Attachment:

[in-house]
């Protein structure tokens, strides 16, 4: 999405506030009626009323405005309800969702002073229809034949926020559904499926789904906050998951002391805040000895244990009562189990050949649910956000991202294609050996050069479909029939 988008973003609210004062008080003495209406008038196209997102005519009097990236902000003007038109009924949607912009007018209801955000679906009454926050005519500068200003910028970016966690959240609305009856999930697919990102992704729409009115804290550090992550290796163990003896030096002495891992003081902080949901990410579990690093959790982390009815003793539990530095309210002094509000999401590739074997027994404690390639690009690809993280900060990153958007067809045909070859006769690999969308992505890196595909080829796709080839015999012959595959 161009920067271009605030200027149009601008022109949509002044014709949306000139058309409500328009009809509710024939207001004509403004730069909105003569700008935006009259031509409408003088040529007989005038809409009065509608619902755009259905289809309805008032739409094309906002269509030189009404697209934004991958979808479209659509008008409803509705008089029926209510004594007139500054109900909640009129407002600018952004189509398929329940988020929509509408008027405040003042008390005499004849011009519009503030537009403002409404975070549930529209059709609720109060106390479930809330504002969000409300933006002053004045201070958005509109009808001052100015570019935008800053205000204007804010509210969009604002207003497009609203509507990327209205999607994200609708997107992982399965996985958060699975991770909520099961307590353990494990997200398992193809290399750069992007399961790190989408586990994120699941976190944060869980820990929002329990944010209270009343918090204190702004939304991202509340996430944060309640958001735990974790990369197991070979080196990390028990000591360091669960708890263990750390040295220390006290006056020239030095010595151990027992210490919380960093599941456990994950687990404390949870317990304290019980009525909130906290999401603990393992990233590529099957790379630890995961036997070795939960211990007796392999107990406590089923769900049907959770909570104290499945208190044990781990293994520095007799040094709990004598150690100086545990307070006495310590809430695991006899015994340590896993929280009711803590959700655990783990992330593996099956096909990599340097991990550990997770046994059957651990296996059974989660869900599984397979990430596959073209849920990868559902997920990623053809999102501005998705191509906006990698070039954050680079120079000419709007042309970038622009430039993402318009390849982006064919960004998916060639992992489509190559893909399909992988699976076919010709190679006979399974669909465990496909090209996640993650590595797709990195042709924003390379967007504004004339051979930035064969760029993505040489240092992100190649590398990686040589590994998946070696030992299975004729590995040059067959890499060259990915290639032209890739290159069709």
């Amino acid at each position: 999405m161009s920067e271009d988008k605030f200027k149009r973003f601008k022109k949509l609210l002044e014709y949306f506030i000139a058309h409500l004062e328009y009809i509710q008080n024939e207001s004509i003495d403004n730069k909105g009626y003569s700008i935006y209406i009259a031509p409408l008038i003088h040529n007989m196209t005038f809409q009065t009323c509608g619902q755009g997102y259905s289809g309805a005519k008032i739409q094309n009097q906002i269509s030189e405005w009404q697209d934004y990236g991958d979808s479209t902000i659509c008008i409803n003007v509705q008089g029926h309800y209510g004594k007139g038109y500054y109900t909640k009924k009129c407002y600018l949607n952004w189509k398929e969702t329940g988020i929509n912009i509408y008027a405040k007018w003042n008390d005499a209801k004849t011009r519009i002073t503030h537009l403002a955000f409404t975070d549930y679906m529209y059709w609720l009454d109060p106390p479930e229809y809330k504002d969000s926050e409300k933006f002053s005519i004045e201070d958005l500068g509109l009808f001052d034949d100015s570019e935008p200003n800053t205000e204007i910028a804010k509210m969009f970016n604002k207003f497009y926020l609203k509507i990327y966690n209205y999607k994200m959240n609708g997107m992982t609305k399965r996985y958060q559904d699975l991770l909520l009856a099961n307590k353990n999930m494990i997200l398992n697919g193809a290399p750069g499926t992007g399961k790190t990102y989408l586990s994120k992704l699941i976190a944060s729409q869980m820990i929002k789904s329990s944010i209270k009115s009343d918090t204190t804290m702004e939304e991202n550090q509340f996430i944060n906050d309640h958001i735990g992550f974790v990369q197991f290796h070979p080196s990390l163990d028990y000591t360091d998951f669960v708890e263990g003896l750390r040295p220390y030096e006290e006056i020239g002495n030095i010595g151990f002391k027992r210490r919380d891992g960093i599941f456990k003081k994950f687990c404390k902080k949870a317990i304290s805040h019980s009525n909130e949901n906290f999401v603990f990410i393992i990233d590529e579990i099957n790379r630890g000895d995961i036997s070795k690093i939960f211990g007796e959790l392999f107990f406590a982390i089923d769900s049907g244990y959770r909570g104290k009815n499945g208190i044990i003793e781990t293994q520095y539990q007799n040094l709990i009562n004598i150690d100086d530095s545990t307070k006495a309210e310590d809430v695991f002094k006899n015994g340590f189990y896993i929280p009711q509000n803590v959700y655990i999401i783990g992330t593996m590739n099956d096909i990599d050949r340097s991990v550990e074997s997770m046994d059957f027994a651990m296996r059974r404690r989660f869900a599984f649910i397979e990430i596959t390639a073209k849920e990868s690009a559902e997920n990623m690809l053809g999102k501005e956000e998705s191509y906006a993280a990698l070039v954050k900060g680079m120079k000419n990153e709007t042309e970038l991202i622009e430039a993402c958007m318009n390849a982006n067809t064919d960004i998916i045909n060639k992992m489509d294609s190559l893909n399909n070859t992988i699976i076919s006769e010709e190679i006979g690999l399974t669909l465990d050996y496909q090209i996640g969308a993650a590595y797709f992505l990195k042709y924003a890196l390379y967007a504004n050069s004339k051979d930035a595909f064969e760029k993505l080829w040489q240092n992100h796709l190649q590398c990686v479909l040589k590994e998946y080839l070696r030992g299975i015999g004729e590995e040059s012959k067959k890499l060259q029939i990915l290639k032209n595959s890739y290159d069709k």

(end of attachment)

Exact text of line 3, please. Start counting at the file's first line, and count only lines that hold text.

């Amino acid at each position: 999405m161009s920067e271009d988008k605030f200027k149009r973003f601008k022109k949509l609210l002044e014709y949306f506030i000139a058309h409500l004062e328009y009809i509710q008080n024939e207001s004509i003495d403004n730069k909105g009626y003569s700008i935006y209406i009259a031509p409408l008038i003088h040529n007989m196209t005038f809409q009065t009323c509608g619902q755009g997102y259905s289809g309805a005519k008032i739409q094309n009097q906002i269509s030189e405005w009404q697209d934004y990236g991958d979808s479209t902000i659509c008008i409803n003007v509705q008089g029926h309800y209510g004594k007139g038109y500054y109900t909640k009924k009129c407002y600018l949607n952004w189509k398929e969702t329940g988020i929509n912009i509408y008027a405040k007018w003042n008390d005499a209801k004849t011009r519009i002073t503030h537009l403002a955000f409404t975070d549930y679906m529209y059709w609720l009454d109060p106390p479930e229809y809330k504002d969000s926050e409300k933006f002053s005519i004045e201070d958005l500068g509109l009808f001052d034949d100015s570019e935008p200003n800053t205000e204007i910028a804010k509210m969009f970016n604002k207003f497009y926020l609203k509507i990327y966690n209205y999607k994200m959240n609708g997107m992982t609305k399965r996985y958060q559904d699975l991770l909520l009856a099961n307590k353990n999930m494990i997200l398992n697919g193809a290399p750069g499926t992007g399961k790190t990102y989408l586990s994120k992704l699941i976190a944060s729409q869980m820990i929002k789904s329990s944010i209270k009115s009343d918090t204190t804290m702004e939304e991202n550090q509340f996430i944060n906050d309640h958001i735990g992550f974790v990369q197991f290796h070979p080196s990390l163990d028990y000591t360091d998951f669960v708890e263990g003896l750390r040295p220390y030096e006290e006056i020239g002495n030095i010595g151990f002391k027992r210490r919380d891992g960093i599941f456990k003081k994950f687990c404390k902080k949870a317990i304290s805040h019980s009525n909130e949901n906290f999401v603990f990410i393992i990233d590529e579990i099957n790379r630890g000895d995961i036997s070795k690093i939960f211990g007796e959790l392999f107990f406590a982390i089923d769900s049907g244990y959770r909570g104290k009815n499945g208190i044990i003793e781990t293994q520095y539990q007799n040094l709990i009562n004598i150690d100086d530095s545990t307070k006495a309210e310590d809430v695991f002094k006899n015994g340590f189990y896993i929280p009711q509000n803590v959700y655990i999401i783990g992330t593996m590739n099956d096909i990599d050949r340097s991990v550990e074997s997770m046994d059957f027994a651990m296996r059974r404690r989660f869900a599984f649910i397979e990430i596959t390639a073209k849920e990868s690009a559902e997920n990623m690809l053809g999102k501005e956000e998705s191509y906006a993280a990698l070039v954050k900060g680079m120079k000419n990153e709007t042309e970038l991202i622009e430039a993402c958007m318009n390849a982006n067809t064919d960004i998916i045909n060639k992992m489509d294609s190559l893909n399909n070859t992988i699976i076919s006769e010709e190679i006979g690999l399974t669909l465990d050996y496909q090209i996640g969308a993650a590595y797709f992505l990195k042709y924003a890196l390379y967007a504004n050069s004339k051979d930035a595909f064969e760029k993505l080829w040489q240092n992100h796709l190649q590398c990686v479909l040589k590994e998946y080839l070696r030992g299975i015999g004729e590995e040059s012959k067959k890499l060259q029939i990915l290639k032209n595959s890739y290159d069709k």